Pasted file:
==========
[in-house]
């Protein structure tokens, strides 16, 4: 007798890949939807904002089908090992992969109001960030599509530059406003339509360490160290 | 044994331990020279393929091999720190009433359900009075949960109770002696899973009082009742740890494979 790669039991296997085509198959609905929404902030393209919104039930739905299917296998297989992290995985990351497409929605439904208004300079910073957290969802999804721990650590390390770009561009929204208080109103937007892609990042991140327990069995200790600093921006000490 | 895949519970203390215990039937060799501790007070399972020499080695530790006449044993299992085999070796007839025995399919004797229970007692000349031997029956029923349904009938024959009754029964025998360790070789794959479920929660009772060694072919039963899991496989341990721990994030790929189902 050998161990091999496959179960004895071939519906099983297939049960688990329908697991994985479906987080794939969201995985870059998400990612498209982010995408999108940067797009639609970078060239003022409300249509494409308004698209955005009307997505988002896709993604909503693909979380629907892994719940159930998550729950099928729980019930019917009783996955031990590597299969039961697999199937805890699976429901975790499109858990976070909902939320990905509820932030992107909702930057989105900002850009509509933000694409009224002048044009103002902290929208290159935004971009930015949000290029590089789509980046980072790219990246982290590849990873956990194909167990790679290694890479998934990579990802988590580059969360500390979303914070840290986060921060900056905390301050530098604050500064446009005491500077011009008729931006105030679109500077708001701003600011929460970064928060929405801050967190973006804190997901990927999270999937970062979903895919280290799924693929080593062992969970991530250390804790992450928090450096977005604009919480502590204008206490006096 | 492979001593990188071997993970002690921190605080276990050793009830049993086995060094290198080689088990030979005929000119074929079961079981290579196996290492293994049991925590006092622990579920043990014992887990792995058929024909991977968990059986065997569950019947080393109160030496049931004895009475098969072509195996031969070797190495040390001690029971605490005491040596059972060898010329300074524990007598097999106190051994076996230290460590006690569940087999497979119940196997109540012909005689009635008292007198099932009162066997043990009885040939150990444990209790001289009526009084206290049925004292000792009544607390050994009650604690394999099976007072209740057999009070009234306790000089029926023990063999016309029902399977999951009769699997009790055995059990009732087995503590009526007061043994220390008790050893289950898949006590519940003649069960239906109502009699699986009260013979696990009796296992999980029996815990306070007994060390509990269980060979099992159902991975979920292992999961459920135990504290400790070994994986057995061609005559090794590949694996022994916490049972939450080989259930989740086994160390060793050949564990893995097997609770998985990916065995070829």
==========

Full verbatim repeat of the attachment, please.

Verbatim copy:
[in-house]
């Protein structure tokens, strides 16, 4: 007798890949939807904002089908090992992969109001960030599509530059406003339509360490160290 | 044994331990020279393929091999720190009433359900009075949960109770002696899973009082009742740890494979 790669039991296997085509198959609905929404902030393209919104039930739905299917296998297989992290995985990351497409929605439904208004300079910073957290969802999804721990650590390390770009561009929204208080109103937007892609990042991140327990069995200790600093921006000490 | 895949519970203390215990039937060799501790007070399972020499080695530790006449044993299992085999070796007839025995399919004797229970007692000349031997029956029923349904009938024959009754029964025998360790070789794959479920929660009772060694072919039963899991496989341990721990994030790929189902 050998161990091999496959179960004895071939519906099983297939049960688990329908697991994985479906987080794939969201995985870059998400990612498209982010995408999108940067797009639609970078060239003022409300249509494409308004698209955005009307997505988002896709993604909503693909979380629907892994719940159930998550729950099928729980019930019917009783996955031990590597299969039961697999199937805890699976429901975790499109858990976070909902939320990905509820932030992107909702930057989105900002850009509509933000694409009224002048044009103002902290929208290159935004971009930015949000290029590089789509980046980072790219990246982290590849990873956990194909167990790679290694890479998934990579990802988590580059969360500390979303914070840290986060921060900056905390301050530098604050500064446009005491500077011009008729931006105030679109500077708001701003600011929460970064928060929405801050967190973006804190997901990927999270999937970062979903895919280290799924693929080593062992969970991530250390804790992450928090450096977005604009919480502590204008206490006096 | 492979001593990188071997993970002690921190605080276990050793009830049993086995060094290198080689088990030979005929000119074929079961079981290579196996290492293994049991925590006092622990579920043990014992887990792995058929024909991977968990059986065997569950019947080393109160030496049931004895009475098969072509195996031969070797190495040390001690029971605490005491040596059972060898010329300074524990007598097999106190051994076996230290460590006690569940087999497979119940196997109540012909005689009635008292007198099932009162066997043990009885040939150990444990209790001289009526009084206290049925004292000792009544607390050994009650604690394999099976007072209740057999009070009234306790000089029926023990063999016309029902399977999951009769699997009790055995059990009732087995503590009526007061043994220390008790050893289950898949006590519940003649069960239906109502009699699986009260013979696990009796296992999980029996815990306070007994060390509990269980060979099992159902991975979920292992999961459920135990504290400790070994994986057995061609005559090794590949694996022994916490049972939450080989259930989740086994160390060793050949564990893995097997609770998985990916065995070829």